Chris Vincent has died| Phil Wain | TT and Roads
Chris Vincent, one of Britain’s most successful sidecar racers, passed away on Thursday at the age of 86.
Vincent is most fondly remembered for his win at the 1962 Isle of Man TT Races on his BSA outfit, breaking the BMW stranglehold in the process, but he was much more than that with five British Sidecar Championships to his name as well as being a formidable solo competitor.
Indeed, 1965 saw him win both the Sidecar and 50cc British Championships making him the first man ever to win British titles on two wheels and three. He also took two top 12 finishes in the solo races at the TT.
Born in Birmingham on 20th January 1935, Vincent left school at the age of 15 and immediately joined the BSA factory before joining Norton’s race shop in 1954. It was whilst working at Norton that Vincent met 1952 Sidecar World Champion Cyril Smith and his interest in sidecars was sewn.
He eventually returned to BSA as a bike-tester but his sidecar career, like many before him, started in speedway and on the grass, becoming National Sidecar Champion in the latter in 1958. He soon switched to the tarmac though with an early result coming on two wheels when he took seventh in the Thruxton 500-mile Endurance race in 1959.
His first foray to the Isle of Man came the following year but he failed to finish in both the 1960 and 1961 Sidecar races although he did score his first World Championship points in ’61 with fifth place at Spa-Francorchamps, Belgium.
However, he had quickly established himself as a fearsome competitor on the short circuits, his speedway background allowing him to be particularly quick through the corners where he could drift the outfit and get the power on sooner, and he didn’t have to wait long for success on the Mountain Course.
Having taken third at Clermont Ferrand, France and sixth at Montjuich Park, Spain, Vincent came into the 1962 TT in good form although the race was expected to see the BMW outfits of Max Deubel/Emil Horner and Florian Camathias/Heinz Burkhardt dominate. Indeed, they slotted into first and second on the first lap but Vincent, with Eric Bliss in the chair, was holding onto third ahead of Colin Seeley.
Chris was promoted up the order to second when Camathias crashed at Kerromoar and when Deubel retired on the final lap he duly took over the lead, going on to win by 37s from another BMW outfit of Otto Kolle with Seeley in third. It was BSA’s first ever TT victory and the first all-British sidecar win for eight years.
The three Grand Prix results saw him finish fifth overall in the World Championship but the British scene tended to see his main focus over the next few years although he continued to make trips to the likes of Spa and Assen, Holland with second place taken at the latter in both 1964 and 1965. He also took eighth in the 1964 125 TT race.
With his trademark goatee beard, success also came at the Southern 100 before back-to-back British Championships were taken in 1964 and 1965, when he took fifth at the TT, firstly on his trusty BSA and then the inevitable switch to BMW power and he made history in 1965 when he also won the 50cc British Championship on a Suzuki.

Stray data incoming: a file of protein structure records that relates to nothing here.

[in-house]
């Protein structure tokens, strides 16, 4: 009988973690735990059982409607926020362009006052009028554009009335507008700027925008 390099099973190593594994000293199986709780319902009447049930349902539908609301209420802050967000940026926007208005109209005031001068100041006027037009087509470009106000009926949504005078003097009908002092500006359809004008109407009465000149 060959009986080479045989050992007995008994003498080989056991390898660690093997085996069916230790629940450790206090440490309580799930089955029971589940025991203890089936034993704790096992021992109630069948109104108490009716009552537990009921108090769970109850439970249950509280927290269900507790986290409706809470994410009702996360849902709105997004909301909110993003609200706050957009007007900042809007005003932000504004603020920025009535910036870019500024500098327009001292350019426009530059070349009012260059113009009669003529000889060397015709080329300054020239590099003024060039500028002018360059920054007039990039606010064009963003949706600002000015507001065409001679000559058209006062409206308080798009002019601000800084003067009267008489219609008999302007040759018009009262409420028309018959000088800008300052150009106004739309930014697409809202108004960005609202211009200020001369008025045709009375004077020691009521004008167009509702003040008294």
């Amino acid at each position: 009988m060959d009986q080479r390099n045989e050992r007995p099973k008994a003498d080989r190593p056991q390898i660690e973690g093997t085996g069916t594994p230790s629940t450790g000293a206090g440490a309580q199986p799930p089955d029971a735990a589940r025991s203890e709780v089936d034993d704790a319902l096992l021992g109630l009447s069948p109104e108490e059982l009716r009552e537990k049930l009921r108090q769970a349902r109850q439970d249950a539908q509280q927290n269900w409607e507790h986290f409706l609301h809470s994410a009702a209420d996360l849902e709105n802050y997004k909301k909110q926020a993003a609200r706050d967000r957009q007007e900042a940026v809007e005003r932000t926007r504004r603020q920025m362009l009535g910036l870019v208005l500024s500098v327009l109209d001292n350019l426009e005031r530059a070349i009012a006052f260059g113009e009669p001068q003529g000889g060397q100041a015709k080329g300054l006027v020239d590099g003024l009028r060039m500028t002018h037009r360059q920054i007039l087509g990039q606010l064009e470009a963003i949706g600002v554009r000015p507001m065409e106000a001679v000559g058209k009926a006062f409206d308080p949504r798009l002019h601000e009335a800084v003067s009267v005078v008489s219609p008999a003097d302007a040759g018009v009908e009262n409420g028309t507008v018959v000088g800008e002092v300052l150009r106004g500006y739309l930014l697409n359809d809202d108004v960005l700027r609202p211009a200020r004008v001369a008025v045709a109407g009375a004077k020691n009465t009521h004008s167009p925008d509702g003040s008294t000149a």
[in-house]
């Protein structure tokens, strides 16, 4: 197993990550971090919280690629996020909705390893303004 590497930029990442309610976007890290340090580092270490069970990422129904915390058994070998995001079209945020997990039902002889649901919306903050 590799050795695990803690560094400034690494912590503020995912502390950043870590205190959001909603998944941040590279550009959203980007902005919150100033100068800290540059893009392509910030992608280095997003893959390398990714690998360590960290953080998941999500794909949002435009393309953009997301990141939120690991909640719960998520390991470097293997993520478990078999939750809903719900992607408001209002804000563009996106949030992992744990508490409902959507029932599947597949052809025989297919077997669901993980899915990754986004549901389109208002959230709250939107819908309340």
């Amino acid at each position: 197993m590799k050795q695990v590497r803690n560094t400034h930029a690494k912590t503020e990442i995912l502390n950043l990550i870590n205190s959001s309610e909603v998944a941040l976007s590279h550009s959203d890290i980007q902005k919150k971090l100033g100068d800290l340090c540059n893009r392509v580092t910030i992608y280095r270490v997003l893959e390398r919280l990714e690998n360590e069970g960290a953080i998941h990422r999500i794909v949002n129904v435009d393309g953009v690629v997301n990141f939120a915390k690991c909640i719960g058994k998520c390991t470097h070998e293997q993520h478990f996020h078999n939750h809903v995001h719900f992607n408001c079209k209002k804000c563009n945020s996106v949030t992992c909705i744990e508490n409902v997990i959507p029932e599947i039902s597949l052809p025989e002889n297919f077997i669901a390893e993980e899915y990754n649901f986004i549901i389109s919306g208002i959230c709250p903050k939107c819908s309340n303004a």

The mid-1960s also saw Vincent pioneer a new sidecar design when he repositioned the BMW Rennsport engine so instead of the shaft driving the rear wheel, it would drive the front and sidecar wheels instead. However, the FIM soon outlawed the outfit.
The development took up a lot of Vincent’s time but sixth place was taken in the 1966 World Championship, with top six finishes taken at Clermont Ferrand, Hockenheim and Assen whilst he also took a career-best solo TT finish of eighth in the 1967 250cc Production TT race.
It wasn’t until 1969 that he took his third British Sidecar Championship, once more with his trusty BSA outfit, and the outcome was the same in both 1970 and 1971 as he dominated three-wheel proceedings and 1972 saw him make a surprising full-time assault on the World Championship, the opportunity to campaign the URS-Munch too good to turn down.
Helmut Fath had used his own design to win the 1968 World Championship and after taking a close second the following year, he handed the controls to Horst Owesle who, partnered by Brit Peter Rutterford, took the 1971 title.
Fath wanted a third title and, aged 37 at the time, Vincent knew it would represent his best chance of World Championship success but luck deserted the partnership in the first half of the season with DNFs at the first four rounds, including the TT.
It was only at round five of the eight-round Championship that Vincent scored his first points with second at Assen and although he ended the year strongly with victory at Imatra, Finland, second at Brno in the Czech Republic and fourth at Spa, the damage had been done at the beginning of the year and he had to settle for fourth overall.
Vincent and passenger Pete Casey were all set to go again in 1973 but Munch backer George Bell withdrew his financial support leaving Chris without machinery. He briefly campaigned one of the new Yamaha-engined outfits but he retired from racing in 1974.
After opening a motorcycle shop in Earl Shilton, Leicestershire, he nurtured the successful careers of his sons Max and Jason, the latter becoming 250cc British Champion, and continued ride in demonstration events and make regular appearances at Classic parades.